Home > Literature > Reading Vikas Swarup’s Q&A/Slumdog Millionaire

Reading Vikas Swarup’s Q&A/Slumdog Millionaire

The more I read the more it hurts (and not in the good way), it’s one of those books. Let’s start with Vikas’ protagonist, Mr. Ram Mohammad Thomas. Firstly, wtf. I mean I know Swarup was probably trying to indiciate religious unity in his name, trying to make him the representative of all Bombay (what about the Parsis, Jains, Sikhs?) and whatnot but… really? Apart from his name, Swarup has chosen him to be his first person protagonist, a rather bad choice considering some of the language used in the book. For example:

I reflect on how good it is to have simple, uncomplicated ambitions, like shaking a film star’s hand.

This thought occurs to Ram during the first 1000Rs. chapter where he is supposedly a small boy living in a Bombay slum. The idea that a small boy, regardless of where he lives, can have meta-cognition of this level and be able to personally reflect to this degree suggests that he could be the next Tibetan Lama. I mean what kid of like 10 years old would be able to ‘reflect’ on ‘uncomplicated ambitions’. I don’t think so. And this is just *one* example where Swarup’s first person protagonist seems to have maturity and age (and vocabulary) far beyond his years.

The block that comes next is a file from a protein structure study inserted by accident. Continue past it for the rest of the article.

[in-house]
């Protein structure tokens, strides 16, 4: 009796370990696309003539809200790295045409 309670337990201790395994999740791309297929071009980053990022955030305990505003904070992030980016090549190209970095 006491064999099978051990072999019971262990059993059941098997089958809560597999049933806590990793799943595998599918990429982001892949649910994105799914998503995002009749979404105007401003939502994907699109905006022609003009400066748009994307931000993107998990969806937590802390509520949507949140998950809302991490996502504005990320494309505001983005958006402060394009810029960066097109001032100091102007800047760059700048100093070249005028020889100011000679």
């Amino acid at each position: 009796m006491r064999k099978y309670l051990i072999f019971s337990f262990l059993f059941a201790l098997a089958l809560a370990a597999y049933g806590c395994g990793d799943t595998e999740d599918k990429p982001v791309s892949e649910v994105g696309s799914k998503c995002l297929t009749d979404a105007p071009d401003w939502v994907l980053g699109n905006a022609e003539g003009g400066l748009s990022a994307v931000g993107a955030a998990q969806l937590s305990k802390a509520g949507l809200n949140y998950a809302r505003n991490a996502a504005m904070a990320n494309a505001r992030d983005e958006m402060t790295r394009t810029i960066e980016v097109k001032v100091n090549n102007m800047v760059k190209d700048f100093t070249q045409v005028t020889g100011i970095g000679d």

Suddenly Salim looks up. ‘Do you think I could speak to her? Maybe I could persuade her to come back to Armaan. Tell her that it was a mistake. Tell her how sad and contrite he is.’

Speaking of vocabulary, Ram’s childhood friend Salim also appears to be blessed with an advanced lexicon. Even assuming that Swarup’s characters would speak in Hindi and Swarup would be pseudo-translating to fictional English, ‘contrite’? Lol. Who uses that word in general conversation, let alone a bloody kid?

I mean Swarup obviously has a decent understanding of Indian society, even its lower echelons, and Bombay (as evidenced by his recounting of how things in a police cell work, his characters’ preoccupation with the female film stars’ breasts and male film stars action sequences, cat calls at cinemas, etc.)… well good enough for me anyway, but his dialogue and prose is so spectacularly terrible that it makes me cringe. Rohinto Mistry this man is not.

And finally, the main plot point in the first 1000Rs. chapter, the idea that a film idol would don a false beard and come to a cinema screening his film to molest a pre-pubescent slum dweller (who by coincidence, idolises him) is so ridiculous that it makes me giggle (and pedophilia is not funny).  Now I see why Danny only ‘loosely’ based the film on this novel.

So far so bad, Vikas Swarup. I’m sure you’re an impeccable diplomat. But you suck at writing.

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  1. rashnanicholson
    March 31, 2009 at 1:05 am

    i think its a nice way to swear…
    Alex you’re so sad and contrite with your simple uncomplicated ambitions.

  1. April 3, 2009 at 12:18 am

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